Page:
Over the past six months, as shown by the chart below, shares of the major U.S. telecommunications companies, AT&T (NYSE:T), and Verizon (NYSE:VZ) have all moved higher. However, shares of the world's largest telecommunications company, China Mobile Ltd (NYSE:CHL), are roughly unchanged over the past six months. Investors should take advantage of the divergence between China Mobile and the major U.S. telecommunications plays to take profits on the U.S. companies and buy China Mobile.
Net Debt vs. Net Cash
Verizon: $41.5 billion net debt
AT&T: $62.3 billion net debt
China Mobile: $58.1 billion net cash
Clearly, China Mobile is in a far superior financial position to both AT&T and Verizon. China Mobile can use its cash in a variety of ways going forward to benefit shareholders. China Mobile could use its cash to buy other companies; China Mobile could use its cash to increase its dividend; China Mobile could buy back its own stock. China Mobile's financial position means that it is not reliant on the capital markets for financing in the way that Verizon and AT&T are. Due to their debt loads, Verizon and AT&T are highly exposed to a potential, and likely inevitable, increase in interest rates. China Mobile would hardly be impacted by rising interest rates. In summary, China Mobile's financial position gives it major advantages over AT&T and Verizon.
On Monday, Sprint (NYSE:S) announced a $20 billion deal with Japanese telecommunications company Softbank. This deal is a negative for AT&T and Verizon as Sprint now has the financial backing to compete with Verizon and AT&T. Previously, AT&T and Verizon, due in part to their superior financial position, had significant advantages over Sprint. Verizon and AT&T were able to invest more heavily in their network and retail sales divisions. This competitive advantage has allowed Verizon and AT&T to form what many refer to as a "duopoly" on the U.S. wireless market. Going forward, with the backing of Softbank, Sprint is poised to become more competitive with AT&T and Verizon leading to a potential reduction in profit margins.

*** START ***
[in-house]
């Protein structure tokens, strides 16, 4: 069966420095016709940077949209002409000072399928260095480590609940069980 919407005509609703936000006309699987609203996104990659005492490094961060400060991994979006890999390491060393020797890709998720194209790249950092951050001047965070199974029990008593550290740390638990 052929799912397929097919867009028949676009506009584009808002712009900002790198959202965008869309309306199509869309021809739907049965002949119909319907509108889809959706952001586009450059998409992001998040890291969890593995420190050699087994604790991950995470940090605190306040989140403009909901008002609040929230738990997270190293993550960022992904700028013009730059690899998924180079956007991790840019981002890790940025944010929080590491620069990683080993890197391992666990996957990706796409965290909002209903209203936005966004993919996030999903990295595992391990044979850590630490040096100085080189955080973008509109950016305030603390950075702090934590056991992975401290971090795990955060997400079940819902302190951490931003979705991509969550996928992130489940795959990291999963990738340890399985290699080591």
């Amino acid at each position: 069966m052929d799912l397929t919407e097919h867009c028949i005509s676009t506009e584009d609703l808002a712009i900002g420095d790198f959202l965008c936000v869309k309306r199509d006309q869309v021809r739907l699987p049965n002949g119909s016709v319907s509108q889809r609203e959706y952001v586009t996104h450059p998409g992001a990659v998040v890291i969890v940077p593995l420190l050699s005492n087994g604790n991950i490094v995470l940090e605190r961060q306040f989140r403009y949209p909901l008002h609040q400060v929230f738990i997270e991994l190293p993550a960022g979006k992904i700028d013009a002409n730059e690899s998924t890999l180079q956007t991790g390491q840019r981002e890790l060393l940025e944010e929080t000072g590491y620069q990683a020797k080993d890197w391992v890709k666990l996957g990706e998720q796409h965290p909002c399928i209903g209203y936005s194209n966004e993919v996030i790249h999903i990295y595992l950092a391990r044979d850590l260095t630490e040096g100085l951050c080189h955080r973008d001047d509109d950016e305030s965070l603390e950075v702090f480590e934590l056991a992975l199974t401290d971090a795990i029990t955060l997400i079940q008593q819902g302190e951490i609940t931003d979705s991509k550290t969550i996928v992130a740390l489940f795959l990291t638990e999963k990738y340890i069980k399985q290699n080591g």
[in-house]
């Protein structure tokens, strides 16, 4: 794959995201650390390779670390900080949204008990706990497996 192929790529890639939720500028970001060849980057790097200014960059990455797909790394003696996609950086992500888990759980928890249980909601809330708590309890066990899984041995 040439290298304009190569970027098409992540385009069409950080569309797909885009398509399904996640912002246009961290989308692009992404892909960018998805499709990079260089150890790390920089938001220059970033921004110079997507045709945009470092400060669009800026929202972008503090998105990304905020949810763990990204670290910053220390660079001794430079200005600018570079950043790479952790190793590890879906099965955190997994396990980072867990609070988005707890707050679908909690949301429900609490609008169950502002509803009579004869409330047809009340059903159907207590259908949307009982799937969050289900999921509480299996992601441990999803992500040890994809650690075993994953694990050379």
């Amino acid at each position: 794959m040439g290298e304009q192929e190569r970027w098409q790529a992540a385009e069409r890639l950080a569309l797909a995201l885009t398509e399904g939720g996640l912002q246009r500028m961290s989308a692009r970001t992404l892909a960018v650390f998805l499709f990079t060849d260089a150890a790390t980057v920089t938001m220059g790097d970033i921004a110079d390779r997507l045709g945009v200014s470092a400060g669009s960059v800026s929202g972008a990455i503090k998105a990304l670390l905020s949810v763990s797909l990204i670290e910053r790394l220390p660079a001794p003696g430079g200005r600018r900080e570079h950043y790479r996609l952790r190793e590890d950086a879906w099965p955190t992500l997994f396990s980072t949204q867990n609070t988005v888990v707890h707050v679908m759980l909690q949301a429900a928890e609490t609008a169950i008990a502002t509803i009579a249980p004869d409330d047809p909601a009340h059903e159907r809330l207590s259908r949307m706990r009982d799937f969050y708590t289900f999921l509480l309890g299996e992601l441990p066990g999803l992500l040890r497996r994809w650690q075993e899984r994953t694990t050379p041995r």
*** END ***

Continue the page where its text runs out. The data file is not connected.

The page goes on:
China vs US
China Mobile is exposed to the Chinese economy while Verizon and AT&T are exposed to the U.S. economy. While the Chinese economy is certainly going through a difficult time, it is still growing much faster than the U.S. economy. Long term growth prospects are better for China Mobile than Verizon or AT&T.
Verizon and AT&T have already benefited, to a large extent, from Apple's (NASDAQ:AAPL) iPhone. Contrastingly, China Mobile has not yet reached a deal with Apple to carry the iPhone. Reports have indicated that it has been China Mobile, not Apple, that has been preventing a deal. Eventually, a deal will be reached between Apple and China Mobile, and likely on favorable terms for China Mobile, as Apple needs China Mobile's customer base if it hopes to take hold of the smart phone market in China in the same way Apple's iPhone has taken hold in the U.S. As discussed here, a deal to carry the iPhone would be a major positive for China Mobile shares. The iPhone catalyst for Verizon and AT&T has, to a large extent, already played out.
As shown by the chart below, the spread between the dividend yields offered by AT&T and Verizon compared to China Mobile has narrowed significantly. I think eventually, China Mobile will, after future dividend increases, be higher yielding than AT&T or Verizon.
Given China Mobile's superior financial position, exposure to China, and potential upside from an iPhone deal, one would expect that China Mobile trades at a higher earnings multiple than Verizon or AT&T. However, this is not the case. AT&T trades at 46 times trailing earnings while Verizon trades at 44.5 times trailing earnings. Using forward estimates, AT&T trades at 13.6 times earnings while Verizon trades at 15.7 times earnings. Comparably, China Mobile is currently trading at just 10.9 times earnings.
Investors should sell Verizon or AT&T and buy China Mobile.
Disclosure: I have no positions in any stocks mentioned, and no plans to initiate any positions within the next 72 hours. I wrote this article myself, and it expresses my own opinions. I am not receiving compensation for it (other than from Seeking Alpha). I have no business relationship with any company whose stock is mentioned in this article.